The Truth About Potty Training (Because It’s Time We Stopped Lying to Each Other)

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It started out innocently enough: A friend brought a pack of cloth diapers to my baby shower, noting, “I saw you had disposables on your registry, and those are just so horrible for the environment. And expensive, so we thought you could use these instead.”

It was quickly followed with, “we’re not planning to use diapers at all when we have a baby—we’re going to use Elimination Communication and cut out all that diaper-changing,” referring to the potty-training method popularized by Ingrid Bauer’s 2001 book, Diaper Free: The Gentle Wisdom of Natural Infant Hygiene. It recommends looking to your baby’s natural grunts, furrowed brows and other cues they’re about to go to the bathroom, then hovering them over the toilet to do so.

My daughter wasn’t even born yet, and I felt potty-training shame. (Still, in the overwhelming first few weeks of parenthood, that shame wasn’t enough to get me to commit to cloth diaper or even attempting Elimination Communication.)

Fast forward two years, when I entered the world of traditional toilet training. Again, it seemed so easy: Parents would turn to me and say, “Oh, Violet ditched diapers completely over Memorial Day weekend—just use the Three-Day Method!” Or, “I dropped Winston off at daycare with underwear and a prayer, and the teachers took care of the rest!”

Or, “Take a week off work, never leave the house and let your kid run around bare-bottomed. Once they get used to the sensation of having an accident and what it means to use the potty, they’ll be all set!”

What they failed to mention: Your home will be a stinky, soggy hellscape and you will soon realize your charming, delightful child has absolutely no problem sitting in urine while fully enthralled in building a Magna-Tiles castle. (Because honestly, who has time to run to the bathroom when there’s a translucent rainbow tower to build?!)

Turns Out, We All Have Different Definitions of “Potty Trained”

Soon, little confessions would seep out—Violet’s potty trained, totally, but she still has accidents four times a day. Winston’s teachers took him to the loo every 20 minutes, and as long as you maintain that schedule, you don’t have to worry about accidents. The bare-bottom week worked—except for bedtime and the fact that the parents still smell phantom poo scents from the time their kid took a dump behind the fiddle leaf fig.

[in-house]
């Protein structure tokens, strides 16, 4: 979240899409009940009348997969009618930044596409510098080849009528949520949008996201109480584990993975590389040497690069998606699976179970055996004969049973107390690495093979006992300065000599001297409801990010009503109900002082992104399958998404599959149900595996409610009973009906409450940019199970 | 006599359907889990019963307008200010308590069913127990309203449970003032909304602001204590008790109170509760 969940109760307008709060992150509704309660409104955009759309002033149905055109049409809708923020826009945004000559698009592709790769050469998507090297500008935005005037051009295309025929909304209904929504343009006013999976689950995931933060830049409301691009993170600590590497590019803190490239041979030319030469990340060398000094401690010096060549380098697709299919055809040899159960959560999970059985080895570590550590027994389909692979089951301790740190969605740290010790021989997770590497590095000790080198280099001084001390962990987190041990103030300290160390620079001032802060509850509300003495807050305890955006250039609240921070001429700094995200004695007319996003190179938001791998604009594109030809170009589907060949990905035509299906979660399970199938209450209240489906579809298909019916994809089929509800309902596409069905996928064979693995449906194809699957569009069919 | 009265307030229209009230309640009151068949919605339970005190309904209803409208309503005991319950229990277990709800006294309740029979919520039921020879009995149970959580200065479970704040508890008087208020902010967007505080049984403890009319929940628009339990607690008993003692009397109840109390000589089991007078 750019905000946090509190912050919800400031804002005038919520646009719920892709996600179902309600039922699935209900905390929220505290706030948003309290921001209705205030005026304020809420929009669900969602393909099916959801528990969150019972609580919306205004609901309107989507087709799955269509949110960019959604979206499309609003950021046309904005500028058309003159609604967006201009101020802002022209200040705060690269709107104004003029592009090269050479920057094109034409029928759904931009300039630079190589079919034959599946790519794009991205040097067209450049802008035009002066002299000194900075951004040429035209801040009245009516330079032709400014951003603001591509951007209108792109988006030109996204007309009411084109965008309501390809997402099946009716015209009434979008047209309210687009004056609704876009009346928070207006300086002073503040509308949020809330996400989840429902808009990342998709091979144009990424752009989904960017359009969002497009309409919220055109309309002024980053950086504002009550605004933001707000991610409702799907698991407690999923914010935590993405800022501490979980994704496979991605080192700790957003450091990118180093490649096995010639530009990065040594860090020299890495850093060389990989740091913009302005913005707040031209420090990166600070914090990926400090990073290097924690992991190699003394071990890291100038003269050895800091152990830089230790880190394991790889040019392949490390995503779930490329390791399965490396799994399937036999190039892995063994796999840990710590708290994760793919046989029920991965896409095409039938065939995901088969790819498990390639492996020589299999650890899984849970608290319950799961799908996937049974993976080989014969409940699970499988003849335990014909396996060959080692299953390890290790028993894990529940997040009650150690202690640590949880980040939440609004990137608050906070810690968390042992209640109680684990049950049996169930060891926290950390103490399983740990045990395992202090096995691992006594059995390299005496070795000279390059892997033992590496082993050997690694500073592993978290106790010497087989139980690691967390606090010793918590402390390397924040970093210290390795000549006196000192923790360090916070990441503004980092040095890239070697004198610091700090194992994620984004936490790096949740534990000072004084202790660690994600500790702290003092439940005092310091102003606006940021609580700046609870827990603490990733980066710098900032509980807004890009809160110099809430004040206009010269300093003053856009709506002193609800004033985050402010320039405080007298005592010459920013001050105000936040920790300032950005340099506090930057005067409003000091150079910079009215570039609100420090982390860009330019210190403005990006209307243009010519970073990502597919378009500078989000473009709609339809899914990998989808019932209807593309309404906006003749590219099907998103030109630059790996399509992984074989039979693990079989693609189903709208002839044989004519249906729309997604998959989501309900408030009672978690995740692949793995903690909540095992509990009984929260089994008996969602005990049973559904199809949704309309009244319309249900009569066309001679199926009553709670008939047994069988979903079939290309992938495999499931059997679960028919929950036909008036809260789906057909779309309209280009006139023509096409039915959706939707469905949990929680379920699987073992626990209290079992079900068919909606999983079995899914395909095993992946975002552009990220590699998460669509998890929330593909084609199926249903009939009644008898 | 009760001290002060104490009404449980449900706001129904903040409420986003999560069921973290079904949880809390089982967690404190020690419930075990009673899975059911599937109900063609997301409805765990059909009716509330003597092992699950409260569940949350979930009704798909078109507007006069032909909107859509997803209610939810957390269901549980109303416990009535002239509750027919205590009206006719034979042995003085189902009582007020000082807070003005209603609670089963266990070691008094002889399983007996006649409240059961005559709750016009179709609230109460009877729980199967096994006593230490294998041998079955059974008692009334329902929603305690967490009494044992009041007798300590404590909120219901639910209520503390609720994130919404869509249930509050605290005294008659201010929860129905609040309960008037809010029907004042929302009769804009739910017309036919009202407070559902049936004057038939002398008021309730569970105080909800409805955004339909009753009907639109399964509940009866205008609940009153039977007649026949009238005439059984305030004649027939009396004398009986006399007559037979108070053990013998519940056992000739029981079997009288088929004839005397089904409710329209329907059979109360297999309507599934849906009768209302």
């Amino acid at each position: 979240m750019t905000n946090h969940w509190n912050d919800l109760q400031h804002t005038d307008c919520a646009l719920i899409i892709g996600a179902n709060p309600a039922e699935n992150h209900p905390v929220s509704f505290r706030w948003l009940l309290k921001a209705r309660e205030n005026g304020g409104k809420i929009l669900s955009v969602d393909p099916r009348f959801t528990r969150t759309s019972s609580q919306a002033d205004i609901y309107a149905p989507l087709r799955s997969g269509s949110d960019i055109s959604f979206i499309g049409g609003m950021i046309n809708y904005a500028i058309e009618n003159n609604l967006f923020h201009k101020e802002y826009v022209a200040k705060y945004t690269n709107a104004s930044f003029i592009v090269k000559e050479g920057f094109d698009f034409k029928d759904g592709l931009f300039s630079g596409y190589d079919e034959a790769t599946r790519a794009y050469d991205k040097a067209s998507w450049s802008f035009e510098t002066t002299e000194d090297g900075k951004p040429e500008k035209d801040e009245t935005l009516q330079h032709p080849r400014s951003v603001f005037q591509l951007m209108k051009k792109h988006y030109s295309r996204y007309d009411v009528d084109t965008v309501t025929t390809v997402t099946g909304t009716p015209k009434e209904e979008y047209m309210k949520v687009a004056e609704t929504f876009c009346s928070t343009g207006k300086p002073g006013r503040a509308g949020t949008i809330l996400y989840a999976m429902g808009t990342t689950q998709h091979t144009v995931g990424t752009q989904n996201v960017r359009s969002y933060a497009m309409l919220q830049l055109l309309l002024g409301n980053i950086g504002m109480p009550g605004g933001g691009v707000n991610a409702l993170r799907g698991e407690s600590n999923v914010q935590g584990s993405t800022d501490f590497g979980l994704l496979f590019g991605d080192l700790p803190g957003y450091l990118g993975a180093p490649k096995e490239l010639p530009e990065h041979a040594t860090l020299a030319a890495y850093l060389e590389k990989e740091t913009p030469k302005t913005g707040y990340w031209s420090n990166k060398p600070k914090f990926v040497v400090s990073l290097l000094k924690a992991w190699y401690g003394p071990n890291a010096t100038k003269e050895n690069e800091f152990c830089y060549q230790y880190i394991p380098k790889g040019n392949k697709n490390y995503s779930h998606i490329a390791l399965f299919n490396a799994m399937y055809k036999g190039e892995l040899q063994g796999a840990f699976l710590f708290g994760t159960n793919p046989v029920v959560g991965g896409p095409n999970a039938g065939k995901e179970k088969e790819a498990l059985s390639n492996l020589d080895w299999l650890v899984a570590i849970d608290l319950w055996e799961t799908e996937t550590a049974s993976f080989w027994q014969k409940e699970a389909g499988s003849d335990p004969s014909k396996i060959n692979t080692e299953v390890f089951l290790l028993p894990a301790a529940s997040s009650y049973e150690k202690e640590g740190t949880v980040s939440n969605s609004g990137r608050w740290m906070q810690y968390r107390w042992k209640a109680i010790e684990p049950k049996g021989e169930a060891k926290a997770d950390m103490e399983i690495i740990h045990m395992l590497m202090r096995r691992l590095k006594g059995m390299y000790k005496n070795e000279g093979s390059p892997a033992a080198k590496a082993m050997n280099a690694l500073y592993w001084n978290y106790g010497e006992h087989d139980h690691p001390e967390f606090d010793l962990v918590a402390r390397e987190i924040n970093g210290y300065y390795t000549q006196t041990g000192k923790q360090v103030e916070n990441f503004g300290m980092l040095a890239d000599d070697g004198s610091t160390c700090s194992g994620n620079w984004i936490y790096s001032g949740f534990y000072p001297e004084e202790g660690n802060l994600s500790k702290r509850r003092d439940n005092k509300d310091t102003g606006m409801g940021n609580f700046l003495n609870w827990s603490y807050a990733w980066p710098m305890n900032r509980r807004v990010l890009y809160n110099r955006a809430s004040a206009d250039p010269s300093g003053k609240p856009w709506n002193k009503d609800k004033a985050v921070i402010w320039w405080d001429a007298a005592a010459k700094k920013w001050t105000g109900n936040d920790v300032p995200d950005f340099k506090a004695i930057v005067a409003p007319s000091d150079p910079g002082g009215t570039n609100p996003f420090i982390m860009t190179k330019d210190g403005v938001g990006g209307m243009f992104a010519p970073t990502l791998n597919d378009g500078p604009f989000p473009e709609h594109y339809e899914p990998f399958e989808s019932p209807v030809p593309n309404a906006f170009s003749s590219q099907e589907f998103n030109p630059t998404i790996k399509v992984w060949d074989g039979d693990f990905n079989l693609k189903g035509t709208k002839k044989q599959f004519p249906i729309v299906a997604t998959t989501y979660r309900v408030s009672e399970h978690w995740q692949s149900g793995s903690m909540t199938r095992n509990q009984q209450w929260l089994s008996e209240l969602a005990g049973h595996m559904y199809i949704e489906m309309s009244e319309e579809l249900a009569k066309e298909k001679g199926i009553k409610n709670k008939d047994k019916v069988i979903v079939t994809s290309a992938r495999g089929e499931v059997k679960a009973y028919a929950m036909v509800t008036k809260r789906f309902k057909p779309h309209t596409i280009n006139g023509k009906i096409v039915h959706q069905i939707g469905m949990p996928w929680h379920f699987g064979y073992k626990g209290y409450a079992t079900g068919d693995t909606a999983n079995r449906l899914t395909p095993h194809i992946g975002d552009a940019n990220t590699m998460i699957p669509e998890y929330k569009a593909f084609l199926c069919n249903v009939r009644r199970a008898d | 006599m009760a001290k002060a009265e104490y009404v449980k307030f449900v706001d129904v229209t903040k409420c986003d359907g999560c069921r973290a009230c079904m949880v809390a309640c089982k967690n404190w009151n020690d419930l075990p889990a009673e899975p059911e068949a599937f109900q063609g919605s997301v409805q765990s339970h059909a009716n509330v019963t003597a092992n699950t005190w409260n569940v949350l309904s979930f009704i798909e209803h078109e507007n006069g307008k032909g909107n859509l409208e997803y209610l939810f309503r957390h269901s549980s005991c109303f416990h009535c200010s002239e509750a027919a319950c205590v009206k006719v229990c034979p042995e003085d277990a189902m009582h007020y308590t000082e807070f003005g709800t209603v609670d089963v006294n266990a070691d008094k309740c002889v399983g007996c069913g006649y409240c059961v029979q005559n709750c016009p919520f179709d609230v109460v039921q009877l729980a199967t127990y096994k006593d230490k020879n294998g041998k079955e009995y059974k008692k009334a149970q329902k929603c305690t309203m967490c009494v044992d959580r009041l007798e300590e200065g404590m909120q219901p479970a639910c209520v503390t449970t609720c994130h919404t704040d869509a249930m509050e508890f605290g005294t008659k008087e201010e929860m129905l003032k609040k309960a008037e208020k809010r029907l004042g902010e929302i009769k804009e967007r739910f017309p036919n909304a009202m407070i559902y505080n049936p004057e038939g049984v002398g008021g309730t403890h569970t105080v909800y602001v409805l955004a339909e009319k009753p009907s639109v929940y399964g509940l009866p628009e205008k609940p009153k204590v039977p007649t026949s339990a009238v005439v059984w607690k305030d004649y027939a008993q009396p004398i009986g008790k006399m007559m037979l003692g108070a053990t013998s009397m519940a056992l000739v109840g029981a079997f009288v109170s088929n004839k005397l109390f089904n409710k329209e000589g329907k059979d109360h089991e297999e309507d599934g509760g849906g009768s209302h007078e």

potty training is a process, not a one-time event
Dasha Burobina/PureWow

The more I talked to parents, the more I found we were all wondering, which method is the best? And when is the right time to potty train? And are we all just lying to ourselves about how easy it is out of fear we’ll look like failures because we can’t easily teach a skill that comes so naturally to us as adults?!

Spoiler: “There is no one-size-fits-all method to potty training, so never compare your experience to someone else's,” recommends Allison Jandu, owner and founder of Potty Training Consultant, a service that provides courses and expert guidance on making the transition to the porcelain throne. (Whoops—as you can see, I was all too guilty of the comparison trap.) “Every child is different, and every family lifestyle is different. Just because your child may not be getting the hang of it as quickly as you were hoping doesn’t mean that either of you are doing anything wrong.”

Jandu emphasizes that “potty training is a process, not a one-time event,” even though it’s often framed as something you tackle in a few days’ time. In fact, the process typically takes about six months, according to the UC Davis Children’s Hospital.

“Some children have it down pat in as little as a few days, and others take several weeks or months to really solidify their skills,” Jandu says. “When I'm working with families, most of them are in a really good place within the first two to four weeks of ditching diapers. Other aspects, like nighttime or pooping, may take longer to master.”

So, When Is the Right Time to Start Potty Training?

Jandu advocates looking for developmental and potty-specific signs your kid is ready to start using the toilet. “Some developmental signs include being able to follow simple directions, an eagerness to please, having basic communication skills (not necessarily verbal, but both some expressive and receptive language), mimicking the actions of adults and having a good grasp on gross motor skills,” such as sitting and walking.